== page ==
Poisoned Justice: Origins
~ A Riley the Exterminator Mystery ~
by Jeffrey Alan Lockwood
What if an exterminator learns
that the worst pests have two legs?
When an activist ecology professor is found dead in his hotel room, the police chalk it up
to natural causes, but his wealthy and fiery widow is convinced it's foul play. She needs
someone who can operate behind the scenes—in the dark cracks and gritty crevices of
San Francisco. Riley the exterminator fits the bill.
Can Riley rid San Francisco of its most deadly vermin?
Riley's career as a police detective was cut short when do-gooders saw him beat information out
of a child kidnapper. Now running his father's pest control business, Riley pursues two-legged
vermin on the side. Turned out an ex-con can be licensed as an exterminator but not a private eye.
Winged ants and dead flies at the death scene suggest something's amiss to a man who knows insects.
The dead professor's students, each harboring a secret, reveal that their environmentalist mentor
had plans to take down the pesticide industry. But he needed cash for the operation—and that
put him on a collision course with a most unusual drug lord.
When Riley's investigation unexpectedly reveals that the drugs that poisoned his own brother might be
connected to the professor's death, extermination is in order. But he'll need to join forces with an
intoxicating South African beauty—a reluctant ally, armed with lethal poison.
Praise for Poisoned Justice from Craig Johnson, author of the Walt Longmire Mysteries, the basis of Netflix's hit drama Longmire
If you read only one entomological mystery this year . . . I'm not kidding.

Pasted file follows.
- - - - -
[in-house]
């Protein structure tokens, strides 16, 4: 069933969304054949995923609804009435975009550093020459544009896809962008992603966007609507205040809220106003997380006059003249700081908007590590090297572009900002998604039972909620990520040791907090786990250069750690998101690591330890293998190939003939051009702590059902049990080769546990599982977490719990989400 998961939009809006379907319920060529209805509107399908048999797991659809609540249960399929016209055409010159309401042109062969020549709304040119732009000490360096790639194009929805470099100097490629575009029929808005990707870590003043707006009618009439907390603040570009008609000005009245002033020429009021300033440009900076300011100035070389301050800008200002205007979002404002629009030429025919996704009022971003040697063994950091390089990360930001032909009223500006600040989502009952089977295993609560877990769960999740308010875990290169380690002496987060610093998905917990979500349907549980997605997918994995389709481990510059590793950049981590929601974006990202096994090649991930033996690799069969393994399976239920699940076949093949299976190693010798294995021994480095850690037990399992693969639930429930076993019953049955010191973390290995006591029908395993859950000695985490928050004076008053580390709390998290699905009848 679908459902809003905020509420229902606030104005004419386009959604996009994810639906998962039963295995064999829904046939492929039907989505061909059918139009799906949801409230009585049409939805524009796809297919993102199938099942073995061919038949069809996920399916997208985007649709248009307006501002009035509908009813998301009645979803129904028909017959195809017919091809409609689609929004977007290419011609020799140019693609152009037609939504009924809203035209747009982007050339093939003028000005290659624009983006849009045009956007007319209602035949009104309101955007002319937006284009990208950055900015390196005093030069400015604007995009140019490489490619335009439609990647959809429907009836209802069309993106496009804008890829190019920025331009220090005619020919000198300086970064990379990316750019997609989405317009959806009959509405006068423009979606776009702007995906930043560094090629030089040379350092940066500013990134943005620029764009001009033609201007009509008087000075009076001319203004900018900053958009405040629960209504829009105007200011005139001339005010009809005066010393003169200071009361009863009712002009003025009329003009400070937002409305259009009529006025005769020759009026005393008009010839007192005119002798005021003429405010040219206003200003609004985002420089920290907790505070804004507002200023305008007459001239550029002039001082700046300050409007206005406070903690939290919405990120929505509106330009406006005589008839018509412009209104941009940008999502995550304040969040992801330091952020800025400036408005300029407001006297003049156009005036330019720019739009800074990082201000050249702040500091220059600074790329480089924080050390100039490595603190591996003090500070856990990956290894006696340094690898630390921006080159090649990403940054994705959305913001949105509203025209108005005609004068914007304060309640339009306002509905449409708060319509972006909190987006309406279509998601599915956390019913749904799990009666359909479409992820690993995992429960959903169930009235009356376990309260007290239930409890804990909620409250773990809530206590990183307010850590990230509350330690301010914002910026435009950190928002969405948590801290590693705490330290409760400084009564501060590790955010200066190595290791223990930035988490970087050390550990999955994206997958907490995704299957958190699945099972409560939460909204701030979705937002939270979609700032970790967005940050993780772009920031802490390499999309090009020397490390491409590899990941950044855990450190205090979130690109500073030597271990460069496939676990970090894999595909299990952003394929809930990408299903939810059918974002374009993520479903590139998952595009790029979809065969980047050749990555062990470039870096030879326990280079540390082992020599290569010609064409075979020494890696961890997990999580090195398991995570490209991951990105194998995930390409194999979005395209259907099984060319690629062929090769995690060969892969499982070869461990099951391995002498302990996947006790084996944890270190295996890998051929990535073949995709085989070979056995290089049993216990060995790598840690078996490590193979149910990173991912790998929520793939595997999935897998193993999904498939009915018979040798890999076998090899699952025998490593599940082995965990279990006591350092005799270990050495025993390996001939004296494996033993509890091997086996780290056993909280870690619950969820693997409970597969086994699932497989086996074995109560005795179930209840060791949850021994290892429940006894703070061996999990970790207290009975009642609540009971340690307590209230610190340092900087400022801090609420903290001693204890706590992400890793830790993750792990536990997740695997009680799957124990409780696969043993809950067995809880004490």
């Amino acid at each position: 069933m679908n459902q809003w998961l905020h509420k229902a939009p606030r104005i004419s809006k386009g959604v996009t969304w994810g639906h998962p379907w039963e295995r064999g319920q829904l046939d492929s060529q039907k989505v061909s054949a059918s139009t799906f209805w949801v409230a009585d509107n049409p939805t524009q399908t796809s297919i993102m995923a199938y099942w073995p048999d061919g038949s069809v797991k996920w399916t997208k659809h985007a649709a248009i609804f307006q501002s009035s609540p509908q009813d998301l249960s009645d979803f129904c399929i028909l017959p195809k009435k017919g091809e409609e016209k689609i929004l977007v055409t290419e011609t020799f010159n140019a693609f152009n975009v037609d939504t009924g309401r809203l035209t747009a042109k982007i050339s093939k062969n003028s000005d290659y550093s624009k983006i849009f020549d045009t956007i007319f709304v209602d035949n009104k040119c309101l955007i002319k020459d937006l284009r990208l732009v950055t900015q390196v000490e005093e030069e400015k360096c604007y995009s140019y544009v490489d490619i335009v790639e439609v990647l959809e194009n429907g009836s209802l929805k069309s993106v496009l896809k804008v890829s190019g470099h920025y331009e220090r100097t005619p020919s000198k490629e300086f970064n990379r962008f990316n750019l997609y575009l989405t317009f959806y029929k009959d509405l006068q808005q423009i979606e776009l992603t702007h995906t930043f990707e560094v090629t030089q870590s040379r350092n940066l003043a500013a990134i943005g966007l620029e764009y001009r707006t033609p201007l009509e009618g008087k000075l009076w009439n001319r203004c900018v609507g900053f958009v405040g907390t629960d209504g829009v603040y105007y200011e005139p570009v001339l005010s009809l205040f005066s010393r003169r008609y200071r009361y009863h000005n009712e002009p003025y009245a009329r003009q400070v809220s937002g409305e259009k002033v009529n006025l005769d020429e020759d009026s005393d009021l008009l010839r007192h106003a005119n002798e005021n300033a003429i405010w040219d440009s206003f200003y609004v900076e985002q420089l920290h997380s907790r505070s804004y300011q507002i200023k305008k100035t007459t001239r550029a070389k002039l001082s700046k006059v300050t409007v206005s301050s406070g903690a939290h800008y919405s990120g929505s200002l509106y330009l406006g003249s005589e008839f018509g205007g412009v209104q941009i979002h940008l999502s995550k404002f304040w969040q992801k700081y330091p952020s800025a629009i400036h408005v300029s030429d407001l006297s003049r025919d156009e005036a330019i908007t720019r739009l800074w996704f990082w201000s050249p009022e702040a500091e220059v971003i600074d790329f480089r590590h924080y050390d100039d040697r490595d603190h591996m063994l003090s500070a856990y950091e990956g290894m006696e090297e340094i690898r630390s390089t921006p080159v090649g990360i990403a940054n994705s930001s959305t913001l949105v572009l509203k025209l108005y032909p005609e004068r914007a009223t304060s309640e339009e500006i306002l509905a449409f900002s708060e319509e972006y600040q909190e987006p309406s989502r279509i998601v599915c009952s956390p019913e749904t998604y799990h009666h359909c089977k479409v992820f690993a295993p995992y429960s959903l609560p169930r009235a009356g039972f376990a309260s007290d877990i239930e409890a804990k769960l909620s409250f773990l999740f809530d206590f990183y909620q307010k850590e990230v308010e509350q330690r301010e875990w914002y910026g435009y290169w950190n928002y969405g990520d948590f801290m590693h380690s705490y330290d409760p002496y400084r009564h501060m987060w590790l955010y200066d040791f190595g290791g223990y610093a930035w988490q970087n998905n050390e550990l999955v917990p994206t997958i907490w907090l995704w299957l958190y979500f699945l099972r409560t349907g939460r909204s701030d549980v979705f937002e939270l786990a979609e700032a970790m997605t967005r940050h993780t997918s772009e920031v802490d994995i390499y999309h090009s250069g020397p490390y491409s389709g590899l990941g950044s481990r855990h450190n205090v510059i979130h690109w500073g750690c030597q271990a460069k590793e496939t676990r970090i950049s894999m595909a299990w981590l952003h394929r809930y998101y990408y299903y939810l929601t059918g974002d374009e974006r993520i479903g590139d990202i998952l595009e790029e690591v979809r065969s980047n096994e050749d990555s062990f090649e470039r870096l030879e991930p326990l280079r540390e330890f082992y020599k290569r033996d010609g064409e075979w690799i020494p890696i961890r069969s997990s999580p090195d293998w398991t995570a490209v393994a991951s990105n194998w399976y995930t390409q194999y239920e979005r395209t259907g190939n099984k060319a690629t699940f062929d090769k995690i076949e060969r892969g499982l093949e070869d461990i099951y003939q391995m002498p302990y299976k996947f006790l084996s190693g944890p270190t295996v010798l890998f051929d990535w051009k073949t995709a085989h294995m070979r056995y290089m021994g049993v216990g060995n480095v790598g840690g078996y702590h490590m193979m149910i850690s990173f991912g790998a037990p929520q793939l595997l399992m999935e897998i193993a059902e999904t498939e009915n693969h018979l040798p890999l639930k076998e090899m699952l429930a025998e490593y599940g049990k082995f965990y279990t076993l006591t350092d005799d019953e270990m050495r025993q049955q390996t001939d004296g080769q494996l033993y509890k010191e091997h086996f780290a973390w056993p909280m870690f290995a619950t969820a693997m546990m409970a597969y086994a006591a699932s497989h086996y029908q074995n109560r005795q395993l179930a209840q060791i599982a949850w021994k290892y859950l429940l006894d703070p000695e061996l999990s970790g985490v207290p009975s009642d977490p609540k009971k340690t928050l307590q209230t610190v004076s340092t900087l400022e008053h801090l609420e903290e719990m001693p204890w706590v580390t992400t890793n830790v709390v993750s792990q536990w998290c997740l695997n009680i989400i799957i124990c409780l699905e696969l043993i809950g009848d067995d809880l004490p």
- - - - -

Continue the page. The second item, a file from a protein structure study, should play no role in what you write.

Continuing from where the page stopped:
CV Riley is one part Sam Spade and one part Orkin Man and in Poisoned Justice, he makes
things interesting for his adversaries—be they eight, six, or two-legged.
Jeffrey Lockwood is a most unusual fellow. He grew up in New Mexico and spent youthful afternoons
enchanted by feeding grasshoppers to black widows in his backyard. This might account for both his
scientific and literary affinities.
He earned a doctorate in entomology from Louisiana State University and worked for fifteen years as
an insect ecologist at the University of Wyoming. He became a world-renowned assassin, developing a
method for efficiently killing billions of insects (mostly pests but there's always the innocent
bystander during a hit). This contact with death drew him into questions of justice, violence, and evil.
His career metamorphosed into an appointment in the department of philosophy and the program in creative
writing at UW. Unable to escape his childhood, he's written several award-winning books about the
devastation of the West by locust swarms, the use of insects to wage biological warfare, and the terror
humans experience when six-legged creatures invade their lives.
Pondering the dark side of humanity led him to the realm of the murder mystery. These days, he explores
how the anti-hero of crime noir sheds existentialist light on the human condition: In the end, there are
no excuses—we are ultimately responsible for our actions.
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